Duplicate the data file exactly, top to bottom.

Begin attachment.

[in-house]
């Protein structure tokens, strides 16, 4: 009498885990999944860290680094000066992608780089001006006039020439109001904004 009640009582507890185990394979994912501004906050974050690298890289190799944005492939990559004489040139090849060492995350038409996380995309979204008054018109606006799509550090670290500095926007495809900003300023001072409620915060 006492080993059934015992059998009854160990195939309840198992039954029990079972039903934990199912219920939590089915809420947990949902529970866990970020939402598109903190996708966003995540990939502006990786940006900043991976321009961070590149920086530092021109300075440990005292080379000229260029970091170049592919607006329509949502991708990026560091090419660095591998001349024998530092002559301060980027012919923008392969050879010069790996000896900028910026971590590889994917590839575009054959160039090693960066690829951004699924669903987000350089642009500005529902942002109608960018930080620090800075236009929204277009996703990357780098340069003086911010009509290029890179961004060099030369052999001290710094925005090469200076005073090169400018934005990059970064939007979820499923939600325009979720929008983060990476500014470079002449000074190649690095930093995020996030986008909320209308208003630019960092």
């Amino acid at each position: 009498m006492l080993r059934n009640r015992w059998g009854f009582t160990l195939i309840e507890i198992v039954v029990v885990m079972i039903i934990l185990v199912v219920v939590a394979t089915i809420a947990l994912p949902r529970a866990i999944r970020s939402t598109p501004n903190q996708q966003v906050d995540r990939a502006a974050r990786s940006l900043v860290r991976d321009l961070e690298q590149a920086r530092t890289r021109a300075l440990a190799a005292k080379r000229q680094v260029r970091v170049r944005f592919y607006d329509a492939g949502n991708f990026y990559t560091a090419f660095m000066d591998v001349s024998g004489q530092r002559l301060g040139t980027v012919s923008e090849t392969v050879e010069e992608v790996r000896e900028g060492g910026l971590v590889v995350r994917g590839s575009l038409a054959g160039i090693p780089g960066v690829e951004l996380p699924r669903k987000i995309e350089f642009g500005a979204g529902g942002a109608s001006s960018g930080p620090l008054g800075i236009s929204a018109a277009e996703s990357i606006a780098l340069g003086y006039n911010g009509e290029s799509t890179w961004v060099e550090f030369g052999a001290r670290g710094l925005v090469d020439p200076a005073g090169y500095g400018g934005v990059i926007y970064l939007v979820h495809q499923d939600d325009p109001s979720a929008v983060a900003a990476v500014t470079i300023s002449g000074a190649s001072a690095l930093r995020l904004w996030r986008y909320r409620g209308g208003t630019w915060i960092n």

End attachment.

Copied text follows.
[in-house]
């Protein structure tokens, strides 16, 4: 009498885990999944860290680094000066992608780089001006006039020439109001904004 009640009582507890185990394979994912501004906050974050690298890289190799944005492939990559004489040139090849060492995350038409996380995309979204008054018109606006799509550090670290500095926007495809900003300023001072409620915060 006492080993059934015992059998009854160990195939309840198992039954029990079972039903934990199912219920939590089915809420947990949902529970866990970020939402598109903190996708966003995540990939502006990786940006900043991976321009961070590149920086530092021109300075440990005292080379000229260029970091170049592919607006329509949502991708990026560091090419660095591998001349024998530092002559301060980027012919923008392969050879010069790996000896900028910026971590590889994917590839575009054959160039090693960066690829951004699924669903987000350089642009500005529902942002109608960018930080620090800075236009929204277009996703990357780098340069003086911010009509290029890179961004060099030369052999001290710094925005090469200076005073090169400018934005990059970064939007979820499923939600325009979720929008983060990476500014470079002449000074190649690095930093995020996030986008909320209308208003630019960092």
């Amino acid at each position: 009498m006492l080993r059934n009640r015992w059998g009854f009582t160990l195939i309840e507890i198992v039954v029990v885990m079972i039903i934990l185990v199912v219920v939590a394979t089915i809420a947990l994912p949902r529970a866990i999944r970020s939402t598109p501004n903190q996708q966003v906050d995540r990939a502006a974050r990786s940006l900043v860290r991976d321009l961070e690298q590149a920086r530092t890289r021109a300075l440990a190799a005292k080379r000229q680094v260029r970091v170049r944005f592919y607006d329509a492939g949502n991708f990026y990559t560091a090419f660095m000066d591998v001349s024998g004489q530092r002559l301060g040139t980027v012919s923008e090849t392969v050879e010069e992608v790996r000896e900028g060492g910026l971590v590889v995350r994917g590839s575009l038409a054959g160039i090693p780089g960066v690829e951004l996380p699924r669903k987000i995309e350089f642009g500005a979204g529902g942002a109608s001006s960018g930080p620090l008054g800075i236009s929204a018109a277009e996703s990357i606006a780098l340069g003086y006039n911010g009509e290029s799509t890179w961004v060099e550090f030369g052999a001290r670290g710094l925005v090469d020439p200076a005073g090169y500095g400018g934005v990059i926007y970064l939007v979820h495809q499923d939600d325009p109001s979720a929008v983060a900003a990476v500014t470079i300023s002449g000074a190649s001072a690095l930093r995020l904004w996030r986008y909320r409620g209308g208003t630019w915060i960092n």